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Abby_wx
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Re: Weather Computer

Postby Abby_wx » Tue Oct 25, 2016 8:19 pm

rhondle wrote:I may be a bit late to this conversation, but i'll toss in my experiences after running a personal weather station for years. After using all sorts of desktop and even rackmount servers to collect and store weather data, a few years ago I discovered that a Raspberry Pi is the perfect fit: extremely low power (around 3W - depending on peripherals/dongles that are attached), lots of I/O for homebrew stuff, and quite a good quality camera for the price (recently upgraded to 4K!). And for those who haven't made the jump to Linux/Unix yet, Windows 10 even runs on the newer models (although for a data collection device, Windows is a poor choice IMHO).. Best part is they are crazy cheap..


Do those come with a serial port? That was one of my main considerations. Getting very hard to find these days.

I am using Windows because that's what my Weather Display license is for. I'm not sure what would be involved in switching to Linux.

But I'm very happy with my mini PC. It does exactly what I need with some power to spare. The hard drive also has lots of room for my time lapse videos.
"It's not logical... it's meteorological."

Near Hwy 1 McCallum exit; elevation 55 m (180 ft).
https://www.wunderground.com/personal-w ... =IBCABBOT1

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rhondle
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Former Username: Rhondle
Location: Salmon Arm

Re: Weather Computer

Postby rhondle » Wed Oct 26, 2016 7:59 pm

Abby_wx wrote:Do those come with a serial port? That was one of my main considerations. Getting very hard to find these days.


Yes, but it's exposed as a TTL-only interface so you need to ether use a level converter (available cheaply online), or even easier - a USB RS232 adapter (using eg a FTDI, Sil, Prolific or Keystone chip), or the USA19HS dongle.

Abby_wx wrote:I am using Windows because that's what my Weather Display license is for. I'm not sure what would be involved in switching to Linux.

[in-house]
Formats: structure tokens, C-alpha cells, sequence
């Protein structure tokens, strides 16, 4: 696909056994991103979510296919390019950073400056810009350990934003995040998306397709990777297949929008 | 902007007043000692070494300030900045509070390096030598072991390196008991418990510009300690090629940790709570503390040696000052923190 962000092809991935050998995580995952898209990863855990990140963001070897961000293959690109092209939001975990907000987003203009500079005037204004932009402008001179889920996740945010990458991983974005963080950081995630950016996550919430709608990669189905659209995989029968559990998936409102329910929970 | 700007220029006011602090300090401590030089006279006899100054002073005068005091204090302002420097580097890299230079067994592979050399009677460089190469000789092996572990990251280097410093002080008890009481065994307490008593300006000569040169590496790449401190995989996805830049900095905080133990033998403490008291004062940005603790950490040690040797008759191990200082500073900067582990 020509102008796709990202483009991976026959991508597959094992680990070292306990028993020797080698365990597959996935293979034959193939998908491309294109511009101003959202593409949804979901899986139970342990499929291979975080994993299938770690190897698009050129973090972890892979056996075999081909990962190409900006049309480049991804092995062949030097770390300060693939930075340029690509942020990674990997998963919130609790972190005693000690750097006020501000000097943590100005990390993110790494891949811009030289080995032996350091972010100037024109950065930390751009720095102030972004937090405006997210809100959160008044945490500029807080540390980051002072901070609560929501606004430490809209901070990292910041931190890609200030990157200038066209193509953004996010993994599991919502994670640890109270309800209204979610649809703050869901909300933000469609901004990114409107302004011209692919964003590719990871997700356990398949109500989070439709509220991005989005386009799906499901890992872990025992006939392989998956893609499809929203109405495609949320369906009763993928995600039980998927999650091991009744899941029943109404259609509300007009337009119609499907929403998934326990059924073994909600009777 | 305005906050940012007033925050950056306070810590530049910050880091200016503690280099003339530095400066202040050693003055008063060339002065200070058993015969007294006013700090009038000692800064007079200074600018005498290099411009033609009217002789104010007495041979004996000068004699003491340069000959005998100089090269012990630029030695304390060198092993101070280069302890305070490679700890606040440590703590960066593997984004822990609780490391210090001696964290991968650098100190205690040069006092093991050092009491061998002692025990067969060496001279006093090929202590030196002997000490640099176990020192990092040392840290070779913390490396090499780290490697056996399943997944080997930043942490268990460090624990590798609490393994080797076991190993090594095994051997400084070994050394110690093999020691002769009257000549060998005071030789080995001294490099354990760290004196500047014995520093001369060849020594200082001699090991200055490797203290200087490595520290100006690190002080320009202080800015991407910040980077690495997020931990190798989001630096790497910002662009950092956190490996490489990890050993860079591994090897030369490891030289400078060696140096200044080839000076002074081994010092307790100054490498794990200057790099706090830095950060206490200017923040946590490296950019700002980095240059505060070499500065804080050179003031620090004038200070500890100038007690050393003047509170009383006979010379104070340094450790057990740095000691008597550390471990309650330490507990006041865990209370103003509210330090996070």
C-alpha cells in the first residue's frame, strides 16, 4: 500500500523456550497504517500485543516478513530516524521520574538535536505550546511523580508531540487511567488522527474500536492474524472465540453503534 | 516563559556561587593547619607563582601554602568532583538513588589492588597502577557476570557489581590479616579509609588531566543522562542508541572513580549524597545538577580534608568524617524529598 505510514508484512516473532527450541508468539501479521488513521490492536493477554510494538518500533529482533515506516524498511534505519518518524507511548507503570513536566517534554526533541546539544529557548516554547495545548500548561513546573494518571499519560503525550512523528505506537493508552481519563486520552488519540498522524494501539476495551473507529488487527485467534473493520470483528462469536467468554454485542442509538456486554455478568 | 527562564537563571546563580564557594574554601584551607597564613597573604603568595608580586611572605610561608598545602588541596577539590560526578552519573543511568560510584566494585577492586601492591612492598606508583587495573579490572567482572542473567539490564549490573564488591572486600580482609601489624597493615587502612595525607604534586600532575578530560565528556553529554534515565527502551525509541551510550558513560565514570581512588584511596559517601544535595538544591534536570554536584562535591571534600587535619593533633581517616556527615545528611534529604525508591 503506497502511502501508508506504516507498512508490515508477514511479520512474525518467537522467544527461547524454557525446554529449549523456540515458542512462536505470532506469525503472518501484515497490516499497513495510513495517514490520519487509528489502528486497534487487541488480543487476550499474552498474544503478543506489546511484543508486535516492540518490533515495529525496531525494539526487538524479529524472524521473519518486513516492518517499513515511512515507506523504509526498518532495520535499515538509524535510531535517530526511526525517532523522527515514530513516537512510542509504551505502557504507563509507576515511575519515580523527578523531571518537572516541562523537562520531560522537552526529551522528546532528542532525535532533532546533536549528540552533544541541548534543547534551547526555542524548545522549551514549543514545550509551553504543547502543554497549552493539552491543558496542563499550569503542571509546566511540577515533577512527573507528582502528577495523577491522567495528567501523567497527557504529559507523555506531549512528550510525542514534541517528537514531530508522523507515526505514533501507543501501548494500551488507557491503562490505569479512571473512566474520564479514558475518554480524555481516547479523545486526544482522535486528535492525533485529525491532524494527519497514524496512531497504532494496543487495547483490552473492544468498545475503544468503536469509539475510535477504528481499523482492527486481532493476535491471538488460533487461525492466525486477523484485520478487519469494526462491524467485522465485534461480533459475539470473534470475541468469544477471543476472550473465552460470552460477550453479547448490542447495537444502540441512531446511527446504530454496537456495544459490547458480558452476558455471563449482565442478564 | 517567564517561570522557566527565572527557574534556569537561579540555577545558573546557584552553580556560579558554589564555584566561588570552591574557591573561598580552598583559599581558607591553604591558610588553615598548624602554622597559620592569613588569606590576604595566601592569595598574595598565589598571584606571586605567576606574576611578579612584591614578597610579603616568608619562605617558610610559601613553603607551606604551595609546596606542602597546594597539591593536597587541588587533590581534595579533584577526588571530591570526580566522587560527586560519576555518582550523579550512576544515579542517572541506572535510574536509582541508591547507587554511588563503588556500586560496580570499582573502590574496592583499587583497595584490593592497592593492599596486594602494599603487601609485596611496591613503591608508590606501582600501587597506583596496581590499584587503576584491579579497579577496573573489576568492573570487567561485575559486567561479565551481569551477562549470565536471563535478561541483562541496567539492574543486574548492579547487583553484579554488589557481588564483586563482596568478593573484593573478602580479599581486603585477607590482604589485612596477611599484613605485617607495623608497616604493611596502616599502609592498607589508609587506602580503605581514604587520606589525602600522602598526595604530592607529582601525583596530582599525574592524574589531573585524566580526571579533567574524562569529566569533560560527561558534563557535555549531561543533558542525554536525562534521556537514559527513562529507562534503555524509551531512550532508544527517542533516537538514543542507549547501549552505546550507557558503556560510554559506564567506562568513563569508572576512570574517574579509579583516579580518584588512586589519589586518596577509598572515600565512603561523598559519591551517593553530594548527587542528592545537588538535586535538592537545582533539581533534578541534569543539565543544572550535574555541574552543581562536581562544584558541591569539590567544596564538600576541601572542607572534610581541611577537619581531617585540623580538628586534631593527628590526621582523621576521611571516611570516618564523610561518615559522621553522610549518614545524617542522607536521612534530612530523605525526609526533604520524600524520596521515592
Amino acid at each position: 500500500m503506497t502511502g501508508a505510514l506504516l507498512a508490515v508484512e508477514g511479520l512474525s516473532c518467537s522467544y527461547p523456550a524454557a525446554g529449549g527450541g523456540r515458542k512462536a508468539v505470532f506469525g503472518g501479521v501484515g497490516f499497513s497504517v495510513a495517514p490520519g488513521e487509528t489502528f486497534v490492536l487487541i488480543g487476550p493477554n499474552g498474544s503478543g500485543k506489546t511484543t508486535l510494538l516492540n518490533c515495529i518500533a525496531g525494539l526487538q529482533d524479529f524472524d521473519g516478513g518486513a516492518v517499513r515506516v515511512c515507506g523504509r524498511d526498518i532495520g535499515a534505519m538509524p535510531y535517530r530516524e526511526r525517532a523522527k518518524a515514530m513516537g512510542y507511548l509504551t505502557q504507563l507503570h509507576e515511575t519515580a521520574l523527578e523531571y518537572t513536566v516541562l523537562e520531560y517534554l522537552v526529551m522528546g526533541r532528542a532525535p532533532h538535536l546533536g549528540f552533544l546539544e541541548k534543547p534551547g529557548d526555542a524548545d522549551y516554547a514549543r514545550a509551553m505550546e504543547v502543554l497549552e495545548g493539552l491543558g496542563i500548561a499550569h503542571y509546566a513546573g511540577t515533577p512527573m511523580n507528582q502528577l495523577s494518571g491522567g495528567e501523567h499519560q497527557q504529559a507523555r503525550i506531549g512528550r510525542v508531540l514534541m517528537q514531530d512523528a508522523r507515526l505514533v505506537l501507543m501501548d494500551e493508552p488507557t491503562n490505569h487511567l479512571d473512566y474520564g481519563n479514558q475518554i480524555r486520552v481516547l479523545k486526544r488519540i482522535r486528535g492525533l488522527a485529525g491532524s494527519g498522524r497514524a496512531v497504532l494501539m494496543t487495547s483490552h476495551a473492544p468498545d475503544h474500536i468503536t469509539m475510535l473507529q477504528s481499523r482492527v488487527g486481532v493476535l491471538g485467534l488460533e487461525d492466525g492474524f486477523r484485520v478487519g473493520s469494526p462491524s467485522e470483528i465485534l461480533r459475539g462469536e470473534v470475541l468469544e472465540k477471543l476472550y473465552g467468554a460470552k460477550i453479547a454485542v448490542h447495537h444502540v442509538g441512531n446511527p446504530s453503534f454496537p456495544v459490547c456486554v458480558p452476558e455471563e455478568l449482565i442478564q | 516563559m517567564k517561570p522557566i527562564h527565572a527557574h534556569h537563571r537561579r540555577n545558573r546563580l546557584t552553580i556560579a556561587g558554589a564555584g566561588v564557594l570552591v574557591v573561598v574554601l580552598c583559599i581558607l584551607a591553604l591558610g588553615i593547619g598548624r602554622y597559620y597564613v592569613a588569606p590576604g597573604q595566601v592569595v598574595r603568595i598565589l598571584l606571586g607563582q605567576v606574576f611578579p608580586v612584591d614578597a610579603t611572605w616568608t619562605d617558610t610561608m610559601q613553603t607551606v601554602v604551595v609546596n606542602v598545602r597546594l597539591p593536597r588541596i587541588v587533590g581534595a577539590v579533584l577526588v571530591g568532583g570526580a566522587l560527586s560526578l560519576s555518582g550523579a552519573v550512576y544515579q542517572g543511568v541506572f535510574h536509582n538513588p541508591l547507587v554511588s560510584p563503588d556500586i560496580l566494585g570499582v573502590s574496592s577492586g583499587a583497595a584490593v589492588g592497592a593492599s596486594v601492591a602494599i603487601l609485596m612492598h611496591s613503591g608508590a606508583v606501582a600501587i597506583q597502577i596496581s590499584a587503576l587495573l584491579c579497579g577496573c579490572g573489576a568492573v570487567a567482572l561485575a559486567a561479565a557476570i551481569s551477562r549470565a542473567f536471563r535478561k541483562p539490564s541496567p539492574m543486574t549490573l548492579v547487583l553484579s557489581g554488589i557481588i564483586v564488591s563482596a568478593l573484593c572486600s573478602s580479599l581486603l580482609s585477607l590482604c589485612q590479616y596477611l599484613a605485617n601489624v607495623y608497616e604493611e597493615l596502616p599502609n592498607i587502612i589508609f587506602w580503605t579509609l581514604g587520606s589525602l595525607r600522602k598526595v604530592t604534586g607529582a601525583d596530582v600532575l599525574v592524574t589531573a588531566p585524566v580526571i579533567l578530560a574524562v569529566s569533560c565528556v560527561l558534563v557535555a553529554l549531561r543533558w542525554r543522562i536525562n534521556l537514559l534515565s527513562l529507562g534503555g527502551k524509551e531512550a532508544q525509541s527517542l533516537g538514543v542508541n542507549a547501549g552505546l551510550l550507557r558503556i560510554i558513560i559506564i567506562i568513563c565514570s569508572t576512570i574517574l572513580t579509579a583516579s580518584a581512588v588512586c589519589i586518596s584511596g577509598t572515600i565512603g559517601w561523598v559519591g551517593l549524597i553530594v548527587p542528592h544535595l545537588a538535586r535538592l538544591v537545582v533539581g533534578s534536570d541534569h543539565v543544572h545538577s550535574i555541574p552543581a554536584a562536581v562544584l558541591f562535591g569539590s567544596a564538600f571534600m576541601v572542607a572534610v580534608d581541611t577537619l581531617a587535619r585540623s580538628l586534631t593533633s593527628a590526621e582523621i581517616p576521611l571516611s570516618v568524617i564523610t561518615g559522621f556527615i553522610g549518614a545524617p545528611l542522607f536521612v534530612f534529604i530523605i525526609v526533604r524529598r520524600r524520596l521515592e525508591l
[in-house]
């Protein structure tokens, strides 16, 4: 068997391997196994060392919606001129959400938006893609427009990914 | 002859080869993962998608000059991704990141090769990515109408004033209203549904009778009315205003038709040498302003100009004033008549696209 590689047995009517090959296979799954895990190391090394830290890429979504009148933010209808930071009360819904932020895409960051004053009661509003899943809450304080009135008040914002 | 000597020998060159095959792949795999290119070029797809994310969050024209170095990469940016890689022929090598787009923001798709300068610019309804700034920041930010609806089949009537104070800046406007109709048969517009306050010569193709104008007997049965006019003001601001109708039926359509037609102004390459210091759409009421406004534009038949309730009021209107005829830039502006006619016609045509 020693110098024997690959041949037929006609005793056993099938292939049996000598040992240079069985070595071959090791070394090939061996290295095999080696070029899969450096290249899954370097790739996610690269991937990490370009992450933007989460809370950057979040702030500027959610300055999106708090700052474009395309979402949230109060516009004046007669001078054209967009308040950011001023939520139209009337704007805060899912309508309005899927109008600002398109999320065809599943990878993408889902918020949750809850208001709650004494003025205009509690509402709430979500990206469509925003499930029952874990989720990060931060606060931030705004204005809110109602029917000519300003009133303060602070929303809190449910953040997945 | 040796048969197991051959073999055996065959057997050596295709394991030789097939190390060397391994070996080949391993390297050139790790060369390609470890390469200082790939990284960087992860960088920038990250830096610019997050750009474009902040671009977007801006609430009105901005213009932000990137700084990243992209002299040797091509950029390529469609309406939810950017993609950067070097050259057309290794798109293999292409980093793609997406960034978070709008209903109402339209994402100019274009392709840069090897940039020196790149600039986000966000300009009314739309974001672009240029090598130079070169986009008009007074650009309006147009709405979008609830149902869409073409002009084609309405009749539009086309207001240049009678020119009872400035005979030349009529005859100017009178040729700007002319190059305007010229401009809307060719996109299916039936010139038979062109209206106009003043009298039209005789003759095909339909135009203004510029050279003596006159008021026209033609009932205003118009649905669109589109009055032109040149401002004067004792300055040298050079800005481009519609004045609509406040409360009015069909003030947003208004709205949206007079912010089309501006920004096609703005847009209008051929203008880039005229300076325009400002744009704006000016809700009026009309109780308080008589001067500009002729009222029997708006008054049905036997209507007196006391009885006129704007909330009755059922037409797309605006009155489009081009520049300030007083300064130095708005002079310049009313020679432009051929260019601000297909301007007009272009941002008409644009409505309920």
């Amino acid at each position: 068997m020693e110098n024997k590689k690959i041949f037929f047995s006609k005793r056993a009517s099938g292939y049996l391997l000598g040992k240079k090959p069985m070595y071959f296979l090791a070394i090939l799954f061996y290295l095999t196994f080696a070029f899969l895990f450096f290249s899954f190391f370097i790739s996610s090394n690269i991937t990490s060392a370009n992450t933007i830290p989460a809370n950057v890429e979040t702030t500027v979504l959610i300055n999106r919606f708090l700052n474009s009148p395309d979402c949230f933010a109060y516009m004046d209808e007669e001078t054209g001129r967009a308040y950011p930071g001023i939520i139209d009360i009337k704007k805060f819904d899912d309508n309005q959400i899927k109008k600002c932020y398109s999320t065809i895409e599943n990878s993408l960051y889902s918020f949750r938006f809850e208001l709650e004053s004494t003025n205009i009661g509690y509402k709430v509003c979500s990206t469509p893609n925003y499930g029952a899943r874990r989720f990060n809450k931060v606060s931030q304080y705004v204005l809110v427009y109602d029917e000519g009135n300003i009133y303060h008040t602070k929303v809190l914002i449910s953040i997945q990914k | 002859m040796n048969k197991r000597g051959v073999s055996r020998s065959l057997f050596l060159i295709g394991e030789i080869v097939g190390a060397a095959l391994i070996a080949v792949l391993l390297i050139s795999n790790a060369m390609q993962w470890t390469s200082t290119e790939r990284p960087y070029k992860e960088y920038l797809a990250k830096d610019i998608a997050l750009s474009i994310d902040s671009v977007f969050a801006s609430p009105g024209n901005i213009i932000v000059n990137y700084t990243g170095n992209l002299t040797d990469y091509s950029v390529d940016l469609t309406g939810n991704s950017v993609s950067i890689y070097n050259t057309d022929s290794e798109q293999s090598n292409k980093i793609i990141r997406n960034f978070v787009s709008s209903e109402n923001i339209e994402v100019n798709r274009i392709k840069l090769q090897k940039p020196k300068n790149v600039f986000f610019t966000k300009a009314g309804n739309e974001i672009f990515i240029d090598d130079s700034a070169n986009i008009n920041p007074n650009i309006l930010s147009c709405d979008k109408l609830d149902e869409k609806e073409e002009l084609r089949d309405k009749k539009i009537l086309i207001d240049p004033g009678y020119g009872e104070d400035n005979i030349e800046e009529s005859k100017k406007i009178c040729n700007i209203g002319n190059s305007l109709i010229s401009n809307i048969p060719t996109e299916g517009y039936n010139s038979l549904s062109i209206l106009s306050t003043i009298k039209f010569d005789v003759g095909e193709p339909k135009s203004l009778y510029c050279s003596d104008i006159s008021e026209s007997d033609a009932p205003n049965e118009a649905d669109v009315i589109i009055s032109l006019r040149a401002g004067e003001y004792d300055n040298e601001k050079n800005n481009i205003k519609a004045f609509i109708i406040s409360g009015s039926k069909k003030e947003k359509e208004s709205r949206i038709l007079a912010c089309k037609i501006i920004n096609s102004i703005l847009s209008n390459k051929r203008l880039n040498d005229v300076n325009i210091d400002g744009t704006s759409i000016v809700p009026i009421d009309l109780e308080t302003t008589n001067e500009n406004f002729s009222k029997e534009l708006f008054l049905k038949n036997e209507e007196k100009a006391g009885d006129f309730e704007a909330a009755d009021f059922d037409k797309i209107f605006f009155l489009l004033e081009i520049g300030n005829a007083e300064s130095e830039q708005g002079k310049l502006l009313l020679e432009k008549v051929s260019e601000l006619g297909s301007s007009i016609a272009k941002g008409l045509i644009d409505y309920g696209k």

But I'm very happy with my mini PC. It does exactly what I need with some power to spare. The hard drive also has lots of room for my time lapse videos.


I really wasn't suggesting (nor would it be advisable) that you switch to a RPi - you found a nice machine which is significantly more powerful than an RPi, and that matters especially when running Windows. I was mostly mentioning that option for the homebrew/experimenters out there, or if anyone is currently looking for a very low-cost solution.

I should also point out that while I have many Raspberry Pi's, they aren't necessarily the most trustworthy hardware out there. They are targeted at hobbyists and really not designed to be run 24/7 indefinitely. That being said, they work fine in that role and I should point out that I actually have one RPi that has been running non-stop for nearly three years now collecting data without an issue. But I have discovered that the hardware/software does tend to sometimes do odd things, and in general I consider it tempermental. Given, this might have been something that was resolved in a more recent Raspbian release.

More recently I have also been experimenting with some other SoC boards, my favorite is the BeagleBone Black. There's more and more options coming out all the time, I'd also like to play around with some of them if I can just find the time...

Anyhow, glad you found solid hardware that you're happy with to run your station - that and reliability are the most important things. I did take a look at those computers awhile back and they do seem quite nice - especially the model with four RS232 ports. That's unusual and a desirable feature in a data collection PC. Sure beats the giant power-hungry machines that I used to use years ago!!